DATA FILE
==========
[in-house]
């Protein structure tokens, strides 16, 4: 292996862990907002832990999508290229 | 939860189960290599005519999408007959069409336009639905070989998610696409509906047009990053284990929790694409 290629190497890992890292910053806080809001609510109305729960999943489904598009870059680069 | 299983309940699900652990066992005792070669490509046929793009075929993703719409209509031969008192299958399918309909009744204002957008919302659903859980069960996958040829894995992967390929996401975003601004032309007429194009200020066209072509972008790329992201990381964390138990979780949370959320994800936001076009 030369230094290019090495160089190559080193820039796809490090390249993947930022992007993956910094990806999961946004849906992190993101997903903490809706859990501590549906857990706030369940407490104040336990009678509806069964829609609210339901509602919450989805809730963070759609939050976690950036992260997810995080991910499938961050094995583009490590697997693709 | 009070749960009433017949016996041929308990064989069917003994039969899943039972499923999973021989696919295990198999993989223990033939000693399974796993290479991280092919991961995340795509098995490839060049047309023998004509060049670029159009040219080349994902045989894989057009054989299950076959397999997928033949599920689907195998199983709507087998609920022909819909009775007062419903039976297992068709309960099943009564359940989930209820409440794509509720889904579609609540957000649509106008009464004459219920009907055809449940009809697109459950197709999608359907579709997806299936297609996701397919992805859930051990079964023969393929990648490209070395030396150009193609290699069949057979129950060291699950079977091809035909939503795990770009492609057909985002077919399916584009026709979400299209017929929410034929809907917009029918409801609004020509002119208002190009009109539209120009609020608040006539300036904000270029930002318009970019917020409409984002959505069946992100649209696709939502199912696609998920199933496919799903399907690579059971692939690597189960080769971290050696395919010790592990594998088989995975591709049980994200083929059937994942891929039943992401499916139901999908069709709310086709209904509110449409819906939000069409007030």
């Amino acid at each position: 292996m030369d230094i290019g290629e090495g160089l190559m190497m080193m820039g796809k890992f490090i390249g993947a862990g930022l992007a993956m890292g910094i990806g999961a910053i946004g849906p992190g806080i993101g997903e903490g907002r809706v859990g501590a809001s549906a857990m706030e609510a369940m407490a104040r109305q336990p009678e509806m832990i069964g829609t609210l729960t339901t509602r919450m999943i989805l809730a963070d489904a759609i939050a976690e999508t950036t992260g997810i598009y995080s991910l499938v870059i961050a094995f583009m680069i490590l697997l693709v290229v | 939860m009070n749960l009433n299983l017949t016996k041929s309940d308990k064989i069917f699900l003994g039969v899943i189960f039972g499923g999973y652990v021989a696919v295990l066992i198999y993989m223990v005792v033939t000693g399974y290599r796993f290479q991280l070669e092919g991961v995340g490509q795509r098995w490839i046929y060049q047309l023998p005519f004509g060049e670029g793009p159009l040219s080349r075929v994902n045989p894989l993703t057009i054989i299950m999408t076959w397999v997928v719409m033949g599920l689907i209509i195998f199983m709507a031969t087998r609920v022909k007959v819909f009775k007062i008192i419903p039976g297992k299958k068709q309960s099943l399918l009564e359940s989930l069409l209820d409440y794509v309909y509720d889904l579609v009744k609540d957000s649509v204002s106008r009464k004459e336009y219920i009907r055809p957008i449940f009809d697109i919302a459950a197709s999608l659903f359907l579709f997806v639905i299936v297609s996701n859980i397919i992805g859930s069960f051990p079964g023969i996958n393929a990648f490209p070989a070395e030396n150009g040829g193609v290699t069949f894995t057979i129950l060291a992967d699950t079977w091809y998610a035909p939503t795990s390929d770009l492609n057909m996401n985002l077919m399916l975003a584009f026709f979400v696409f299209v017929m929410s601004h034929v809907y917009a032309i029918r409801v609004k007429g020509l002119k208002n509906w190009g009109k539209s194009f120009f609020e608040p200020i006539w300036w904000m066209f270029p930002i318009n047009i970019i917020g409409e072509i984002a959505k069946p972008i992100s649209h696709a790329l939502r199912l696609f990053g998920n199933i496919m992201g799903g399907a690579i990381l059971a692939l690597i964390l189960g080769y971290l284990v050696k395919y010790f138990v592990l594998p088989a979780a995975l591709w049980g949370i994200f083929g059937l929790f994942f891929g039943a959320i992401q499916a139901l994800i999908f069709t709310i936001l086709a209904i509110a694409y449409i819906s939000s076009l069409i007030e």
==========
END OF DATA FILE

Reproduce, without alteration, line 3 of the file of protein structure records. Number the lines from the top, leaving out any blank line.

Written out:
């Amino acid at each position: 292996m030369d230094i290019g290629e090495g160089l190559m190497m080193m820039g796809k890992f490090i390249g993947a862990g930022l992007a993956m890292g910094i990806g999961a910053i946004g849906p992190g806080i993101g997903e903490g907002r809706v859990g501590a809001s549906a857990m706030e609510a369940m407490a104040r109305q336990p009678e509806m832990i069964g829609t609210l729960t339901t509602r919450m999943i989805l809730a963070d489904a759609i939050a976690e999508t950036t992260g997810i598009y995080s991910l499938v870059i961050a094995f583009m680069i490590l697997l693709v290229v | 939860m009070n749960l009433n299983l017949t016996k041929s309940d308990k064989i069917f699900l003994g039969v899943i189960f039972g499923g999973y652990v021989a696919v295990l066992i198999y993989m223990v005792v033939t000693g399974y290599r796993f290479q991280l070669e092919g991961v995340g490509q795509r098995w490839i046929y060049q047309l023998p005519f004509g060049e670029g793009p159009l040219s080349r075929v994902n045989p894989l993703t057009i054989i299950m999408t076959w397999v997928v719409m033949g599920l689907i209509i195998f199983m709507a031969t087998r609920v022909k007959v819909f009775k007062i008192i419903p039976g297992k299958k068709q309960s099943l399918l009564e359940s989930l069409l209820d409440y794509v309909y509720d889904l579609v009744k609540d957000s649509v204002s106008r009464k004459e336009y219920i009907r055809p957008i449940f009809d697109i919302a459950a197709s999608l659903f359907l579709f997806v639905i299936v297609s996701n859980i397919i992805g859930s069960f051990p079964g023969i996958n393929a990648f490209p070989a070395e030396n150009g040829g193609v290699t069949f894995t057979i129950l060291a992967d699950t079977w091809y998610a035909p939503t795990s390929d770009l492609n057909m996401n985002l077919m399916l975003a584009f026709f979400v696409f299209v017929m929410s601004h034929v809907y917009a032309i029918r409801v609004k007429g020509l002119k208002n509906w190009g009109k539209s194009f120009f609020e608040p200020i006539w300036w904000m066209f270029p930002i318009n047009i970019i917020g409409e072509i984002a959505k069946p972008i992100s649209h696709a790329l939502r199912l696609f990053g998920n199933i496919m992201g799903g399907a690579i990381l059971a692939l690597i964390l189960g080769y971290l284990v050696k395919y010790f138990v592990l594998p088989a979780a995975l591709w049980g949370i994200f083929g059937l929790f994942f891929g039943a959320i992401q499916a139901l994800i999908f069709t709310i936001l086709a209904i509110a694409y449409i819906s939000s076009l069409i007030e």